Burst And Bloom review by Cursive

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  • Released: Jul 23, 2001
  • Sound: 10
  • Lyrics: 10
  • Overall Impression: 10
  • Reviewer's score: 10 Gem
  • Users' score: 10 (4 votes)
Cursive: Burst And Bloom

Sound — 10
This is the Burst and Bloom EP, the filler between Domestica and Ugly Organ, and as far as the sound goes it's basically a combination of the two albums, though more heavily leaning toward Domestica. This is the first album featuring cellist Gretta Cohn, and the cello is a big-yet-not-overbearing part of the sound here. You'll hear what is probably the last leg of Cursive's lesser-produced, more raw sound here(not counting Houses/Homes) before they kicked it up a notch on the brilliant Ugly Organ and then later on Happy Hollow(meh). Slightly better production than on Domestica though, sounds a little cleaner but still has just the right amount of dirt. Cursive proved that time has only made them better here.

Lyrics — 10
Tim Kasher shines here, as always. He knew he was writing this EP to fill in the gap between the two aforementioned albums, so while not going lyrically all-out, he decided to start off his tradition of giving it to you straight up on the very first track: "Clint steps in to establish the beat/4/4 hip hop and you don't stop/this unique approach to start an EP/intended to shock, create a mystique/a cheap strategy, a marketing scheme/building awareness for the next LP/they've got a good fan base/they've got integrity/they've got a DC sound/Shudder to Think, Fugazi/and Chapel Hill Around The Early '90s/this is the latest from Saddle Creek." And the other songs have their moments as well. But to make up for the slight drop in lyrical quality from Domestica is Tim's signature delivery, which is his own unique way of singing through drunken slurring and yelling. Sound pretty? Probably not, but if anybody else tried to do this it wouldn't sound half as good. Tim's voice is absolutely perfect for the album.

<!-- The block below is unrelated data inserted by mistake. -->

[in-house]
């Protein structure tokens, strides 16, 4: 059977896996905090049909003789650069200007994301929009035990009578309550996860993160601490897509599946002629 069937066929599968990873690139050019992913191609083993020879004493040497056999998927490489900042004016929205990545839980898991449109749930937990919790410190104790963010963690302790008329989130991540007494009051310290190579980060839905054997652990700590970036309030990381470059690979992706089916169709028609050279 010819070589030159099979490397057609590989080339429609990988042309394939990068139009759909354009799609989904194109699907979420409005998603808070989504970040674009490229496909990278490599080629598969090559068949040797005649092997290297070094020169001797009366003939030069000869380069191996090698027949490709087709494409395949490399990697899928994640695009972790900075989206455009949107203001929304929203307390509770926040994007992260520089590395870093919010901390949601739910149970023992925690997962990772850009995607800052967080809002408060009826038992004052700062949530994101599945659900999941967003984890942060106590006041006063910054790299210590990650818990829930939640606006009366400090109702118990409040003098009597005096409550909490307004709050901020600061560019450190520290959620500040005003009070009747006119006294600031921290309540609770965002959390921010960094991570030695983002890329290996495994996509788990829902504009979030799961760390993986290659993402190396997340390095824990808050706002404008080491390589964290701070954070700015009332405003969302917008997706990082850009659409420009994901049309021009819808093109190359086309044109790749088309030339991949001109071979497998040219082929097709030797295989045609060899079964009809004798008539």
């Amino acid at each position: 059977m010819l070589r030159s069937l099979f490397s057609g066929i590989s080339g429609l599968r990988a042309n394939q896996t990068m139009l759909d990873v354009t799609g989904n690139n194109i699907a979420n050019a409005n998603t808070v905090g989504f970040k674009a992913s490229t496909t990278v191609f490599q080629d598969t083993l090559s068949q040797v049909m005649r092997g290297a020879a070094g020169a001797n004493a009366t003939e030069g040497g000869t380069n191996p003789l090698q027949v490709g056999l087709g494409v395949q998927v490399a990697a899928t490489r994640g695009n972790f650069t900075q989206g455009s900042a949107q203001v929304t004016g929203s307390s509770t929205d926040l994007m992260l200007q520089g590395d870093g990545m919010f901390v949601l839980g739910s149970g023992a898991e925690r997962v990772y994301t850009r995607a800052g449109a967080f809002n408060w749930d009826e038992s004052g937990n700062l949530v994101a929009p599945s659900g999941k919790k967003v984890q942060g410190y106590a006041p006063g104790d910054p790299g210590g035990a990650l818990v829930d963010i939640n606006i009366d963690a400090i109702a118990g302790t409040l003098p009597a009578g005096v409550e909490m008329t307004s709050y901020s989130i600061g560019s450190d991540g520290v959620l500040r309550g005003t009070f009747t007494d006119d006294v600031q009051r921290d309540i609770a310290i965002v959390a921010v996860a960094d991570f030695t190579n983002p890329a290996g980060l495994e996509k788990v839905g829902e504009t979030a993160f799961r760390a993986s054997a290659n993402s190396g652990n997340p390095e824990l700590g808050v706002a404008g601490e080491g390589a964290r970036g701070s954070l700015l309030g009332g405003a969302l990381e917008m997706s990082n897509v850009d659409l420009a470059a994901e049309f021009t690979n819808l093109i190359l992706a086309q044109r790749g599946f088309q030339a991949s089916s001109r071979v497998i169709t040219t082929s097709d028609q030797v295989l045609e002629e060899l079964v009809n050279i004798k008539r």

Overall Impression — 10
Burst And Bloom really only compares to its prequel and sequel, nothing else. We play this EP and we are automatically given proof that Cursive are truly a unique band, they created their own style, instantly recognizable, everything flows beautifully, and the ugly stuff never sounded so good. I like the album as a whole, though I like The Great Decay(as heard in Emogame) and Mothership, Mothership, Do You Read Me? the most. I can't find anything to hate on here, I really do love this album and this band. If this were stolen, someone would get a folding chair to the head on their way out of my house. I highly recommend this to anybody who is interested in listening to Cursive (this is an excellent starting point) and anybody who wants proof that Nebraska isn't just a giant farm.

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